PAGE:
Growth, How I did it

How start-ups cured my big business boredom

Oliver Milman /

how-I-did-it-urupani-thumbDavid Urpani doesn’t like to stay still for long. He went from being an architect to a doctor of artificial intelligence to the founder of insurance comparison giant iSelect in 2000.

 

Urpani, who created the technology behind the iSelect machine, departed iSelect in 2008, confessing to StartupSmart that he got “bored” once the company was well established.

 

Start-ups are Urpani’s passion and he’s looking to hit the big time again with Moneytribe, a new app started with co-founder Andrew Coates that allows users to enter their information to see how much people similar to them pay for various insurance products.

 

Last year, Urpani sold 40% of his iSelect shares to US firm Private Equity for $15.50 each. With an iSelect IPO in the offing, Urpani’s remaining stake could fetch him $9.3 million, providing enough cash to back other promising start-ups.

 

Urpani speaks to StartupSmart about the lessons he learned from iSelect, what he looks for in a good start-up and how he uses innovation to avoid getting bored all over again.

 

What attracted you to this particular start-up?

 

I was introduced to Andrew by a friend. He initially wanted me to invest in a start-up called Cloud Super, which was a business that would provide information for super funds via mobile phones.

 

The poor guy was spending his time educating the big end of town about mobile. He was having a hard time.

 

We kept in touch and we hit on the idea of adapting the idea to the retail consumer. Over the course of a few months, Moneytribe was born. We played ping pong with the idea for some time but, with hindsight, the business is a natural next step to iSelect.

 

What’s the concept behind the business?

 

With iSelect, we wanted to help customers make informed decisions. It was a real improvement on what went before it because it provided a one-stop shop rather than having to call around everywhere for health insurance quotes.

 

But times have moved on and the next thing we need to look at isn’t one-stop shops but the advice you get from people you have an affinity with.

 

Moneytribe takes the mythical water cooler or barbeque conversation about your car insurance and allows you to see how you compare.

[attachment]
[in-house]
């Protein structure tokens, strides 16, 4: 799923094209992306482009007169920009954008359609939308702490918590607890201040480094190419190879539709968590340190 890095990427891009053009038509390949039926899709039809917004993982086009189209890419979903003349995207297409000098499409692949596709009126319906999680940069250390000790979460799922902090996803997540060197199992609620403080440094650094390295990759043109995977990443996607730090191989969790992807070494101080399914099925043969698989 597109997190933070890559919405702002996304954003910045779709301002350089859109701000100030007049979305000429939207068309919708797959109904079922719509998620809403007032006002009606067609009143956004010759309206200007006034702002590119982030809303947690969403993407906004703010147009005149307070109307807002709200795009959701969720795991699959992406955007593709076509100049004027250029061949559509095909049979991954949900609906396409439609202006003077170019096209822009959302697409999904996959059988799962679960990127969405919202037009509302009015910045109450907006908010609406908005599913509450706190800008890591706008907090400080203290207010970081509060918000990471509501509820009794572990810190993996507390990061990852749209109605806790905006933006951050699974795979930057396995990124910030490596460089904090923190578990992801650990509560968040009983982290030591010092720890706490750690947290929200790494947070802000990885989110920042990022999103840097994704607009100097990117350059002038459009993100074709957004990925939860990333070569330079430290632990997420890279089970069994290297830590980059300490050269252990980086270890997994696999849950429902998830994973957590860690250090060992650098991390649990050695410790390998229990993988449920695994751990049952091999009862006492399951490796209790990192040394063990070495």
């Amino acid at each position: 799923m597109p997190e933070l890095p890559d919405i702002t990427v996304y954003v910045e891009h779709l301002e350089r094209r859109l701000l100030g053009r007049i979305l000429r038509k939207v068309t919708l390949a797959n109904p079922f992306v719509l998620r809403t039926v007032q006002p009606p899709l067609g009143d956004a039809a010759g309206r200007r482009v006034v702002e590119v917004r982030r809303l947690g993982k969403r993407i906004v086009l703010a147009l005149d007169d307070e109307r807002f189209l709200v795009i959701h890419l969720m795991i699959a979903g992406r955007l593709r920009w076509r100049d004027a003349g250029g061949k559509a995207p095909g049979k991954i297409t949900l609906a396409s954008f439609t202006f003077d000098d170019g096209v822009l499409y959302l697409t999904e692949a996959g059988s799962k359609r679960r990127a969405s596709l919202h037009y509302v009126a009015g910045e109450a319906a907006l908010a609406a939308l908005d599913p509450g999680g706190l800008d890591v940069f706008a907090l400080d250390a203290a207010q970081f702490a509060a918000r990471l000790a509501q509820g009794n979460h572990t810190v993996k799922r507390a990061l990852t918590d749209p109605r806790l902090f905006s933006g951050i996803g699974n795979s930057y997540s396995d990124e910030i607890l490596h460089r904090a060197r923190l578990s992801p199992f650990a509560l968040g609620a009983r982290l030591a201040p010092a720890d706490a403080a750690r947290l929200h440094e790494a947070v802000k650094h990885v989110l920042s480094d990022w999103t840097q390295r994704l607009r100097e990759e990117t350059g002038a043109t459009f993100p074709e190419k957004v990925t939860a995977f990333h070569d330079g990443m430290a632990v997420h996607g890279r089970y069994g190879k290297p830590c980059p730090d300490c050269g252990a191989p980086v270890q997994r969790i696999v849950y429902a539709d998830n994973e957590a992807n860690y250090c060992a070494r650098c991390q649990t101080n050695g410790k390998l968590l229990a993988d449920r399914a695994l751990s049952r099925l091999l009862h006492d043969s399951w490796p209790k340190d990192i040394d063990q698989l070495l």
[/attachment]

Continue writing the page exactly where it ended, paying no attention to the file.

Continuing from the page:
It gives you an online version of bumping into someone who can say either ‘yes, that’s what I pay’ or ‘you’re being ripped off.’

 

You can create your own dashboard for your car insurance, health insurance and so on, and see what people in your situation are paying.

 

Won’t that just attract disgruntled people rather than a broad range of opinion?

 

It’s not about being happy to unhappy; it’s about comparing yourself to your peers. It’s a question we are all trying to tackle – are we doing well with our finances?

 

We’ve made a soft launch and had 200 to 300 downloads so far.

 

How will you monetise it?

 

Advice in itself doesn’t sell, but it generates, through social means, leads that we can connect with insurance providers.

 

It’s a bit like déjà vu from iSelect in that I’m going to the providers and we are talking about the commission structure we’ve come up with.

 

The question back then was always, ‘What do you know about health insurance?’ The answer then was ‘not much’, but I knew then and now how to generate leads.

 

There is a real hunger and desire from the industry to get leads in social ways. They are very interested and keen to find out now.

 

People say we are in competition with iSelect, but we aren’t. We are an aggregated, crowdsourced service that shows what people are saying. In reality, it is breaking new ground by using social capital for these leads.

 

You must’ve been keen to dive back into start-ups after iSelect.

 

I didn’t ever have a grand plan. I generally take each day as it comes. I was working on iSelect for 11 years before I left in 2008 and that’s a long time.

 

Basically, it became boring. It grew into a mature business with 150 to 200 people and it just didn’t hold the excitement for me that it once did.

 

Call it a mid-life crisis if you like, but I just wanted to do something different. I was also mindful that founders of a business always outstay their welcome, so I was keen to sell up my shares and move on.

 

However, that was badly timed because of the bad situation that the world economy went through in 2008, so I held out selling my shares but still left the business.

 

I was bored out of my brain within two weeks. I became interim CEO of a tech business and then COO of a clean tech company. And now this. The common thread is that I like start-ups, especially customer-facing ones.

 

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